Every part of Yumbah's farming operations is in step with the natural cycle of the ocean.
Tim Rudge had a passion for abalone and the Great Southern Ocean, and in early 1999 convinced a group of similarly young investors that he had found the perfect site for an abalone farm in far south-west Victoria.
And so, in a windswept dune, Yumbah’s Narrawong site was born.
In Perth, some equally enthusiastic investors led by Shane McLinden worked with Fremantle TAFE to discover how to spawn and raise Australian abalone, and by 2003 bought into an existing farm at Point Boston near Port Lincoln, South Australia. Here, under the guidance of Tom Hyde, much of the standard technology underpinning today’s industry was invented.
In 2006, under the leadership of Jonathan Lillie and Craig Kelly, seven independent farms joined together to co-operatively market their abalone under the AUSAB Australian Abalone brand.
Safety through scale and geography led the dreamers from the west and east to merge in 2008. Expansion in that same year saw the Kangaroo Island farm, then co-managed by David Connell, acquired followed by the purchase of Yumbah Bicheno, Tasmania in 2010. Opportunity arose again in 2012 leading to the acquisition of a second abalone farm located at Point Boston. In 2013 the AUSAB company and brand was purchased by Yumbah. The land between the two farms at Point Boston was purchased in 2016, to form what is now Yumbah Port Lincoln.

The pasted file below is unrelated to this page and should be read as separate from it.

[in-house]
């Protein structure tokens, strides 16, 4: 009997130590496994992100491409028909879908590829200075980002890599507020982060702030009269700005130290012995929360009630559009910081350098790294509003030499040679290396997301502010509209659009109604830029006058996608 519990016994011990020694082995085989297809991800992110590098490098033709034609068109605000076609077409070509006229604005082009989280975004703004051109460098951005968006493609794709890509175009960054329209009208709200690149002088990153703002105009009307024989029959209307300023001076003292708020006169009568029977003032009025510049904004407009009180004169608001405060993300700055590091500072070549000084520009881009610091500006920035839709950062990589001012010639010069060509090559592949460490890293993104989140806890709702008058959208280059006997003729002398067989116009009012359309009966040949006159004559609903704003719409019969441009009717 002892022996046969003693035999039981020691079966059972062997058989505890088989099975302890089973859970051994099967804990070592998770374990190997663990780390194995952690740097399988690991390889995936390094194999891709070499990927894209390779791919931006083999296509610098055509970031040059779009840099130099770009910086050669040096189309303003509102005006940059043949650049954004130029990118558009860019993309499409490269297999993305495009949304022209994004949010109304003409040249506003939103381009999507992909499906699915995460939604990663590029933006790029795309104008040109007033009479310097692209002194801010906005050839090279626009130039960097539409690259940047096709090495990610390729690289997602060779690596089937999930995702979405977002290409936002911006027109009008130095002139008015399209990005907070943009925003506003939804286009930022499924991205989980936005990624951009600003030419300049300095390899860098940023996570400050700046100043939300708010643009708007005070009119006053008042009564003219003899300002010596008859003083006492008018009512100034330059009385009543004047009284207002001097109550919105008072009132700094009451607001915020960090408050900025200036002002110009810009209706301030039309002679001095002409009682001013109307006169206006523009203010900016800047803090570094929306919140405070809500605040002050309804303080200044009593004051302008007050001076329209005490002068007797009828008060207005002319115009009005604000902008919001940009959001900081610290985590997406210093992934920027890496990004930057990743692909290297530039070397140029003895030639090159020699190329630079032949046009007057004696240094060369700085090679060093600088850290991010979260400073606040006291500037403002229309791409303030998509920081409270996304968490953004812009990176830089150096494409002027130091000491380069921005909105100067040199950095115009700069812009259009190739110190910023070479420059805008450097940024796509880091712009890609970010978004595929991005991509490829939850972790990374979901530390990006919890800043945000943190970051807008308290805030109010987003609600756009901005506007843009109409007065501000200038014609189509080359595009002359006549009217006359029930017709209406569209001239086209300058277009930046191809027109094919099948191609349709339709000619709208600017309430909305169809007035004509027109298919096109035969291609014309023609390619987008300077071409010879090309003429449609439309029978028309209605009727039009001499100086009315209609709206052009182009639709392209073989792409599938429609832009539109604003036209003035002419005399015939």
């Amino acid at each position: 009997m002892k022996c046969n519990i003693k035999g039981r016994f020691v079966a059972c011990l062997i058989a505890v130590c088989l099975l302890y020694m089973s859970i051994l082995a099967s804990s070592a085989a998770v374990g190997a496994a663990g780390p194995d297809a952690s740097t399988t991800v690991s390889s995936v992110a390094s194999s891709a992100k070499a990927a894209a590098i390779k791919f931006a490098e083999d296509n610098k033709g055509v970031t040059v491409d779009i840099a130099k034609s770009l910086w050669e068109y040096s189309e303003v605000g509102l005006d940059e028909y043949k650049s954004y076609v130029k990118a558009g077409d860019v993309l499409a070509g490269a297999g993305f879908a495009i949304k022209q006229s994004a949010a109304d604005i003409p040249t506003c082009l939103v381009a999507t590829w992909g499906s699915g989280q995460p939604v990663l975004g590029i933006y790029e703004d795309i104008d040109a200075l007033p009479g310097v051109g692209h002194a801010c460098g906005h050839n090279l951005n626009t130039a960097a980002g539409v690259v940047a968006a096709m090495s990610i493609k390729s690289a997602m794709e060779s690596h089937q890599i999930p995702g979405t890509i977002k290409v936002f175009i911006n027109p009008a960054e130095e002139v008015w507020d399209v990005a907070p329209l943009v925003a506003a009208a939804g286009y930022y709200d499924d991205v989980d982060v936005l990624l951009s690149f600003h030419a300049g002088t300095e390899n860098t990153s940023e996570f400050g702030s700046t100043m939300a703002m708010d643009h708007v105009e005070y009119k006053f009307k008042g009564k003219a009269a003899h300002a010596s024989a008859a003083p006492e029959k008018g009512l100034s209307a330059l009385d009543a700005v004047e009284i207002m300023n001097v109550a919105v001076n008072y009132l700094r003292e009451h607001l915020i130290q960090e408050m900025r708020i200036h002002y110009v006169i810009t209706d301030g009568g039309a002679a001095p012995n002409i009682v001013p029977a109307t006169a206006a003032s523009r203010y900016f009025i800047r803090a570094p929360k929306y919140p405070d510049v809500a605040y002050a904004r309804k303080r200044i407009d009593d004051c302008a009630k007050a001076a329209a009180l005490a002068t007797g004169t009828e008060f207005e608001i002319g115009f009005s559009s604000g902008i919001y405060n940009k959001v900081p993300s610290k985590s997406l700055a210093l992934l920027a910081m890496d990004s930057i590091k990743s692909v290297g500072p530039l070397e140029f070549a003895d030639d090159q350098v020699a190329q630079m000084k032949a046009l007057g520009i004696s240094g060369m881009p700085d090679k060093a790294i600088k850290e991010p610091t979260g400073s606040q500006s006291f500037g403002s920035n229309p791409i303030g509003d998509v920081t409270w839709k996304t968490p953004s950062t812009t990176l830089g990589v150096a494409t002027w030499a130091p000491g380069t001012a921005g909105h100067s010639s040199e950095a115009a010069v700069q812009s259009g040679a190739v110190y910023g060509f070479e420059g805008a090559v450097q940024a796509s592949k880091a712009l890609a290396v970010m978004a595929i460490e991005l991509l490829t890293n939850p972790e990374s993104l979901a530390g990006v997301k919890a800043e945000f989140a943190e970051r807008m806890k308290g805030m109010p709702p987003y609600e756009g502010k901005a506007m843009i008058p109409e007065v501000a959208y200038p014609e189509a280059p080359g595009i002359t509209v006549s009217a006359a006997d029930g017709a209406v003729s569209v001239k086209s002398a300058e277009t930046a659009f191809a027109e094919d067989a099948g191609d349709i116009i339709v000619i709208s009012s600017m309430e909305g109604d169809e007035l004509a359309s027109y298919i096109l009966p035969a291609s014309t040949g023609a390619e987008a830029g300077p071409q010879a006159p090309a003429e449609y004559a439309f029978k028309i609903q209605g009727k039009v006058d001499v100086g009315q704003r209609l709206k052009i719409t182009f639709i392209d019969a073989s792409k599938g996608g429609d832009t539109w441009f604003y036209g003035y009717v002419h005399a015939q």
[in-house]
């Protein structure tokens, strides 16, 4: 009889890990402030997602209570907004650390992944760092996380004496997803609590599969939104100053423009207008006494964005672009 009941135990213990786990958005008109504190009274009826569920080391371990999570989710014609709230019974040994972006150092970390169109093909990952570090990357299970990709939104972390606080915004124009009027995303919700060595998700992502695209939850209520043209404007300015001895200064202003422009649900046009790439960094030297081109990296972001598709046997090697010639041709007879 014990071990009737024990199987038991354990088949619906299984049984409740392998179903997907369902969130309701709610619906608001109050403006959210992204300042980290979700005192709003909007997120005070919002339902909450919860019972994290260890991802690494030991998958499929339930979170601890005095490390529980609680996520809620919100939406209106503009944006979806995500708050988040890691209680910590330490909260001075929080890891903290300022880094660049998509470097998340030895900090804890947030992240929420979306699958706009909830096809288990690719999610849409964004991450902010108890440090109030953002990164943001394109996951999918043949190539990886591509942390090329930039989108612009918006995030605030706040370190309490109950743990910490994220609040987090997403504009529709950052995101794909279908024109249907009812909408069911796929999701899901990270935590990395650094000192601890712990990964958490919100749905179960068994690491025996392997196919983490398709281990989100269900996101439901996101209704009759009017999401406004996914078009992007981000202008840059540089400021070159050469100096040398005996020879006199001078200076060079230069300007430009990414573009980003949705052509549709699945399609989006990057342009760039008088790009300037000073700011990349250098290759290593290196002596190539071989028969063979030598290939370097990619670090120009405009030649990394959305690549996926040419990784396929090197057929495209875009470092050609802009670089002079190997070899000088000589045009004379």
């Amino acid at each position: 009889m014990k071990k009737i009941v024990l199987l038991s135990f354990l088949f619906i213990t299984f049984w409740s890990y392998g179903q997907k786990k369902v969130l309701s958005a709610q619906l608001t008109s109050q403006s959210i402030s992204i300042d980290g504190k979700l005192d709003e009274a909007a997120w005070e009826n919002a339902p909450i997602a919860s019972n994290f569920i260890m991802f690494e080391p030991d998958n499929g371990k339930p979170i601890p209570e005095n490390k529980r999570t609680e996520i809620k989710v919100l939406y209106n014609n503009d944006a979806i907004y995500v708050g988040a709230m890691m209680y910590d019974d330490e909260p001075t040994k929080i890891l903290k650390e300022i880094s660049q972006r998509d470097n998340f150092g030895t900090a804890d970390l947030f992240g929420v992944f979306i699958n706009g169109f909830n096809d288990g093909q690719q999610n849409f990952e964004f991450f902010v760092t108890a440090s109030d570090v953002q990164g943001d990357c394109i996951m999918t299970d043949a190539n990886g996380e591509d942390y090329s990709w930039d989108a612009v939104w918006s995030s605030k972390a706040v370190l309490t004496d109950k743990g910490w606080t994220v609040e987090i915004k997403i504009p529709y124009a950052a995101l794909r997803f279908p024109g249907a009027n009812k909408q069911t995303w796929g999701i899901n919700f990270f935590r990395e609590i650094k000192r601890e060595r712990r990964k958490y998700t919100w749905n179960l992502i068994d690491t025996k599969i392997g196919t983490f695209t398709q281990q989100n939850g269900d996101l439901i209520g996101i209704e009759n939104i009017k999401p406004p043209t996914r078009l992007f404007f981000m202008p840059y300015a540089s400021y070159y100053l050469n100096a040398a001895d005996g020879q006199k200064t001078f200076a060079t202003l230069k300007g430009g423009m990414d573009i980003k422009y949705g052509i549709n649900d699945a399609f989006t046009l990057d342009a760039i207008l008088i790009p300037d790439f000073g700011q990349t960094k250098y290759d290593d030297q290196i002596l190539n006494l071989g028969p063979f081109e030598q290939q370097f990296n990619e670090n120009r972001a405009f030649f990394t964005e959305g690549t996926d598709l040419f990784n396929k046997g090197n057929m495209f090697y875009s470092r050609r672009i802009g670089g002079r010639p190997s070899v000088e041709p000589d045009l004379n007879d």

The Yumbah story of integrated aquaculture continues with the establishment of Yumbah Aquafeed, a world-class abalone feed manufacturer, a state-of-the-art centralised processing facility the purchase of Yumbah Seafarms and the formation of a joint venture with Cameron’s Oysters to produce oyster spat from our Port Lincoln hatchery.
Yumbah’s pioneers that strode through the dunes in 1999 had grand plans. But, never did they dream of Yumbah – the largest abalone producer in the southern hemisphere.
Yumbah would like to acknowledge the traditional owners of the lands and waters we farm on. We pay our respects to the Barngala, Lutruwita, Bunurong, Kaurna and the Gunditjmara people, who have cared for the land and water for many thousands of years, and to their elders past and present and emerging.